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May Day 2008 Reports and Pictures

Jakarta in front of the parliament building protesting repressive labour contracts
Paris "sans papiers"

Iraqi Communists demonstrate in Baghdad

Thousands in Bangkok demand higher wages and labour law reform

Istanbul where thousands of demonstrators fought back aganist

Police attack Unionists rally in front of the Brandenerg Gate in Berlin

Paris -CGT cortege

Tableaux celebrating miners struggles in Lebanese CP cortege,Beirut

Turkish Marxist-Leninist groups are always prominent

April 29: Papernas coalition held pre-May Day action to demand nationalisations
London "On May Day, a mix of rallies, violence and even hints of hope

Associated Press Reports
Berlin: Thousands of marchers gathered in Hamburg on May Day to call for more workers' rights, while protesters in Turkey were met with police batons and water cannon.

In Russia on Thursday, marchers called for economic equality, and in Cuba residents hoped their president would offer up more changes.

May 1 is known in Germany and elsewhere as the unofficial International Workers' Day and is typically marked with demonstrations and rallies that can sometimes turn violent.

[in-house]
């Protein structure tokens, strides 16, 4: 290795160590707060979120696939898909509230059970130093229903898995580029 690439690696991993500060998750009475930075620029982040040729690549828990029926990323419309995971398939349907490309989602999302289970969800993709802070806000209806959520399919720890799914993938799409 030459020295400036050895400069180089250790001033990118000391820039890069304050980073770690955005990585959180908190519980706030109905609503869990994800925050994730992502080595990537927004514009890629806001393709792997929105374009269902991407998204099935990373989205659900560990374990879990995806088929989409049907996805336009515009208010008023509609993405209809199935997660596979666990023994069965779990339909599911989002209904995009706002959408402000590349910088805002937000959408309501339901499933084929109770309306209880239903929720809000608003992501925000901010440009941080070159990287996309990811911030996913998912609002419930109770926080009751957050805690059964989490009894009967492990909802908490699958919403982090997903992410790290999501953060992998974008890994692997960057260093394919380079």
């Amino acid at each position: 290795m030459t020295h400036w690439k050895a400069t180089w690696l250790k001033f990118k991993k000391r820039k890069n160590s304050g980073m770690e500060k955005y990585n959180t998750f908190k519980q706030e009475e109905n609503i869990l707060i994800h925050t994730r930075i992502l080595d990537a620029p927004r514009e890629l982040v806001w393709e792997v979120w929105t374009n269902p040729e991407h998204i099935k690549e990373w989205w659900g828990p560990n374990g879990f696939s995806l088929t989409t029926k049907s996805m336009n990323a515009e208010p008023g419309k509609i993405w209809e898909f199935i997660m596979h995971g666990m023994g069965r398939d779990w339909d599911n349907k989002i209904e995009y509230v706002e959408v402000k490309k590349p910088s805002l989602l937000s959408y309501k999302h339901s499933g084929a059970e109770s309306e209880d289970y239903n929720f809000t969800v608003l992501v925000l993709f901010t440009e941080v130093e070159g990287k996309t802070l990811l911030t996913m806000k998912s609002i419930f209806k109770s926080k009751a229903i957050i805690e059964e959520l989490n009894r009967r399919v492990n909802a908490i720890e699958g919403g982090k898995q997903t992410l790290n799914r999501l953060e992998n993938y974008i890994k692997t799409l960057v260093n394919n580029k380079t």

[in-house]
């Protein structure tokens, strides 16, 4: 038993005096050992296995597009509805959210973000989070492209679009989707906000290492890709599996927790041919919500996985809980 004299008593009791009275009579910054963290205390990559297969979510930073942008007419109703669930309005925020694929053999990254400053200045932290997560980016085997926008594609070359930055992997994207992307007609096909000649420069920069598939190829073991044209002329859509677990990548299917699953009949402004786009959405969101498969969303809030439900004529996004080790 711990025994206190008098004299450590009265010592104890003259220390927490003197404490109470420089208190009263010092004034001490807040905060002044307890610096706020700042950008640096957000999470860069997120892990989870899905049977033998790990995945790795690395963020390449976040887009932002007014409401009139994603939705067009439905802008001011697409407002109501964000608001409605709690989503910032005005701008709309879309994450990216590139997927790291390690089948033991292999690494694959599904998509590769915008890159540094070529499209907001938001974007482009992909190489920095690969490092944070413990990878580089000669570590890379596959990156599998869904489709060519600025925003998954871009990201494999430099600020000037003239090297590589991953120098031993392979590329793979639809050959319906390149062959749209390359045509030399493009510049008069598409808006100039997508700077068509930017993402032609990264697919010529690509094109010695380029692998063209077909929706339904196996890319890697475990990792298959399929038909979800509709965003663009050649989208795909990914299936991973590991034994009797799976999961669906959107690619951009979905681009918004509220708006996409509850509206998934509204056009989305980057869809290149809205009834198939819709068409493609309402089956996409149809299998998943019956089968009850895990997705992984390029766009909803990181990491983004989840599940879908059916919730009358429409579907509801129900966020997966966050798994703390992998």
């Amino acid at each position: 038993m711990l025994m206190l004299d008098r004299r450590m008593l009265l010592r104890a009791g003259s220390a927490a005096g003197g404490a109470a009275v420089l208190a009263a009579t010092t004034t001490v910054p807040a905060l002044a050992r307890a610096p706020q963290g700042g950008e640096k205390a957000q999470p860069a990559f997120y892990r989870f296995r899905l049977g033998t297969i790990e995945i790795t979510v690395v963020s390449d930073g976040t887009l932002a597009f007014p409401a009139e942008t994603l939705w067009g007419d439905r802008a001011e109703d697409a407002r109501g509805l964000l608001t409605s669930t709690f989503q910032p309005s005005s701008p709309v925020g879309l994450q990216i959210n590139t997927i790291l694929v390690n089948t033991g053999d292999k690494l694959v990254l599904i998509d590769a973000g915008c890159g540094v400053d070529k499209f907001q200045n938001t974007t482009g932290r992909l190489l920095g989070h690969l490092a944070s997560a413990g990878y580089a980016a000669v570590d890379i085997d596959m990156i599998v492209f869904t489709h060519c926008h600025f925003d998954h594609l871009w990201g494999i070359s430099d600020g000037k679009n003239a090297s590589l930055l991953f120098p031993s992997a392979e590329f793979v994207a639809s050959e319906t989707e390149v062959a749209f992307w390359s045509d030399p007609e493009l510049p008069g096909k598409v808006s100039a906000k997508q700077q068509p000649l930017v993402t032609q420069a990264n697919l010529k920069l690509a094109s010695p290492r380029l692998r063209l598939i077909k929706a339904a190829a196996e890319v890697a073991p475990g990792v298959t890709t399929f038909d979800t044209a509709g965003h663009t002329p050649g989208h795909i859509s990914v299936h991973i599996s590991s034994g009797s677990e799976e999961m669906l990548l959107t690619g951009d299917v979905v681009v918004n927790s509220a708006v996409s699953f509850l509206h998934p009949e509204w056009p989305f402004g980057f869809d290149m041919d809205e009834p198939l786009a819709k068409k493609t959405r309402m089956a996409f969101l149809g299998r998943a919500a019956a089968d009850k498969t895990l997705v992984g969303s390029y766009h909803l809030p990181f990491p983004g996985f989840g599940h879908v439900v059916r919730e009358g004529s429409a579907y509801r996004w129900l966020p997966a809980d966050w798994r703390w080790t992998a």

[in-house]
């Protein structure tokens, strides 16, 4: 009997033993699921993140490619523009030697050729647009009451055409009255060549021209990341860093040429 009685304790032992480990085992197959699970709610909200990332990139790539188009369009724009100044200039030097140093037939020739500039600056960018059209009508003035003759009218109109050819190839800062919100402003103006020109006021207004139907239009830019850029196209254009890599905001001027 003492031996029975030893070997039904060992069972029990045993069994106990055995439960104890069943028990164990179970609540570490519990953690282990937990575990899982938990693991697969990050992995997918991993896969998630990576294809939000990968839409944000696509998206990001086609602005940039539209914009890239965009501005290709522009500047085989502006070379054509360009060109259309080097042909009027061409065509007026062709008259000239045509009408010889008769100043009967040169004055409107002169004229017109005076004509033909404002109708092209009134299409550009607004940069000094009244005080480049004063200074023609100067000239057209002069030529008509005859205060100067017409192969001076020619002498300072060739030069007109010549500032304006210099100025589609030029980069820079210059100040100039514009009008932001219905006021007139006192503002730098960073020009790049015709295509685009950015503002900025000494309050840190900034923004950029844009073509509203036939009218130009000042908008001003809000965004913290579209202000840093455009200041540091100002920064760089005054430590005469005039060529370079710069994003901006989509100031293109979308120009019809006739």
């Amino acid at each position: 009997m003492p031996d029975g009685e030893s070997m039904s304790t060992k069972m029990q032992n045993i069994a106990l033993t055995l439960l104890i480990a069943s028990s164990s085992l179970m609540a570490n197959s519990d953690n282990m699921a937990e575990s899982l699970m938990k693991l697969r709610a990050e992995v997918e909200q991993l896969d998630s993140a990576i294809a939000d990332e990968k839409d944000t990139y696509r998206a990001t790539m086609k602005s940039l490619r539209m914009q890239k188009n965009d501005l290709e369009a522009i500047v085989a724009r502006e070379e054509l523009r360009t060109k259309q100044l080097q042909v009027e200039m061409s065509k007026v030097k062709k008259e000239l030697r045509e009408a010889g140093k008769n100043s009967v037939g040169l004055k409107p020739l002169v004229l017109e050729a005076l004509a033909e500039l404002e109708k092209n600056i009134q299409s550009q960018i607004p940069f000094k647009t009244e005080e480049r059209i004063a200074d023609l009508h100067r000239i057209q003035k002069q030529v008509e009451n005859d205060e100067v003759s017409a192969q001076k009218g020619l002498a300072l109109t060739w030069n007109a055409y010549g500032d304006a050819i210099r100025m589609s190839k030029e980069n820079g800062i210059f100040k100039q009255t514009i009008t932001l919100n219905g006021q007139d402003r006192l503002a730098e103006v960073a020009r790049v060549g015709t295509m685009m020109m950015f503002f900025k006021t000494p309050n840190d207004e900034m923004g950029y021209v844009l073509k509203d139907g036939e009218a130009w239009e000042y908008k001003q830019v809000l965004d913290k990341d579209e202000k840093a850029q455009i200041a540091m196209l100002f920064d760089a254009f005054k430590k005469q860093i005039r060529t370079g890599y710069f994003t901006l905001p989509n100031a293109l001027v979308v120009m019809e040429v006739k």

In Istanbul, Turkish riot police used clubs, tear gas and water cannon to break up crowds of workers and students trying to reach a main square for a Labor Day rally that had been banned by the government.

Six police officers were injured and 467 demonstrators were detained. Thousands of police were on the street after Turkish unions said they would defy the government and hold May Day celebrations in Istanbul's Taksim square, which had been the scene of violent protests decades ago.

Officials set up barricades in and around the square where May Day celebrations have been banned since 1977, when unknown gunmen opened fire on demonstrators, causing a stampede that left several dozen dead.

"Long live May 1!" and "Everywhere is Taksim!" the protesters shouted Thursday, in addition to slogans denouncing the government.

Clashes also broke out at a rally in the capital, Ankara. Police fired tear gas to disperse a stone- and stick-throwing crowd. At least one person was rushed to hospital, suffering respiratory problems.

Japanese workers rally in Tokyo

In Germany, anti-capitalism protests in Hamburg on the eve of May Day turned to violence and vandalism, police said Thursday.

The night before May 1, known in Germany as Walpurgisnacht, is also an occasion for mischief. This year nearly 1,000 people attended a rally in Hamburg where protests against capitalism and in support of socialism quickly escalated into scattered violence and vandalism.

As many as 10,000 people were gathering for more rallies, including 800 registered to march in a parade for the far-right National Democratic Party. Leftist groups from across Germany were expected to mount a counter-demonstration.

High school students join workers in Paris